No Significant Changes in Addictive and Problematic Behaviors During the COVID-19 Pandemic and Related Lockdowns: A Three-Wave Longitudinal Study

Frontiers in Psychology 13 (2022)
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IntroductionThe COVID-19 outbreak and related lockdowns brought substantial changes in people’s lives and led to concerns about possible increases of addictive behaviors at the initial stages of the pandemic. To examine these concerns, the aim of the present study was to assess longitudinal changes in addictive and problematic behaviors over time during the COVID-19 pandemic.MethodsThree waves of data collection took place in different stages of the COVID-19 outbreak in Hungary in a general population, from the first wave of lockdowns to the second and third waves of restrictions. Latent growth curve models were calculated to assess the potential changes in addictive and problematic behaviors over time.ResultsLatent growth curve models showed that the sample varied in their initial scores, but there were no significant changes over time in any of the examined behaviors, except for compulsive sexual behavior disorder, which demonstrated a small but significant increase. However, the rate of this change was negligible. Overall, there were no noteworthy changes over time regarding any of the examined addictive and problematic behaviors.ConclusionContrary to initial concerns, no substantial changes over time were observed regarding the examined addictive behaviors during the COVID-19 pandemic and related lockdowns. These findings indicate that those who had no previous problem with these addictive behaviors, might have not developed a problem, and those who had problem with either of the behaviors previously, might have not experienced a significant increase in their symptoms.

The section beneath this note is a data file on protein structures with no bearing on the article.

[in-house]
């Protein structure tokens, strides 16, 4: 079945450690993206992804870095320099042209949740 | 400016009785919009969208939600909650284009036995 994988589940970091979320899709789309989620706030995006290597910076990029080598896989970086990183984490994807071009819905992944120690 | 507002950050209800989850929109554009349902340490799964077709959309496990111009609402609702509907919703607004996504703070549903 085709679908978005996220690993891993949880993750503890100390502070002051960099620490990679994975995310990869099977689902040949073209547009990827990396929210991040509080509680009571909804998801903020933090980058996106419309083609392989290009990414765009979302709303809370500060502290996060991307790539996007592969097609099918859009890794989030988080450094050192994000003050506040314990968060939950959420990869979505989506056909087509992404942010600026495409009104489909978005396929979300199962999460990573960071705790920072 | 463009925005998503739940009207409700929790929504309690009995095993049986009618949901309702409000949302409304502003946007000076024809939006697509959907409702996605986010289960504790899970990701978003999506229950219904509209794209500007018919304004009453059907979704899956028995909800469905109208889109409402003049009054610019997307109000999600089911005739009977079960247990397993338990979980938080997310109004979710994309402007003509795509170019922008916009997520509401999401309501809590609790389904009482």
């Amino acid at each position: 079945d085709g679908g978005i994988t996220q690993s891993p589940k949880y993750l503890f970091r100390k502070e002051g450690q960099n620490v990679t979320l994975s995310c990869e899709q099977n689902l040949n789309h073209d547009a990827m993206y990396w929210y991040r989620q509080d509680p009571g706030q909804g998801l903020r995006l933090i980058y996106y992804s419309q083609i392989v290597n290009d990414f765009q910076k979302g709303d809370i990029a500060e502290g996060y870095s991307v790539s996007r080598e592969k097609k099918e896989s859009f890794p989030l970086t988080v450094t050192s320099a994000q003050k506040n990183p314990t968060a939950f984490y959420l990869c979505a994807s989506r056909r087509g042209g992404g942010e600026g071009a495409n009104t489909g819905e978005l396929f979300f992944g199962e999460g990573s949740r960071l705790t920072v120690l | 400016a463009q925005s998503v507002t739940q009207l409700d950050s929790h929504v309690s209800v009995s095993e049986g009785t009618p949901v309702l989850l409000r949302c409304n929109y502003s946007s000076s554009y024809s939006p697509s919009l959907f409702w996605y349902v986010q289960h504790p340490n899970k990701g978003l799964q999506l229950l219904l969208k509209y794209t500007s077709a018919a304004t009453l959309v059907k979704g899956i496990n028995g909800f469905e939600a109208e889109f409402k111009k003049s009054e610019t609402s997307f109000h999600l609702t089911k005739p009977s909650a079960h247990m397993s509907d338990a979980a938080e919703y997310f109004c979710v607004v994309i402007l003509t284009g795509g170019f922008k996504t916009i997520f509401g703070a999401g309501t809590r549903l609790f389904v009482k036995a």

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Mark Griffiths
Deakin University

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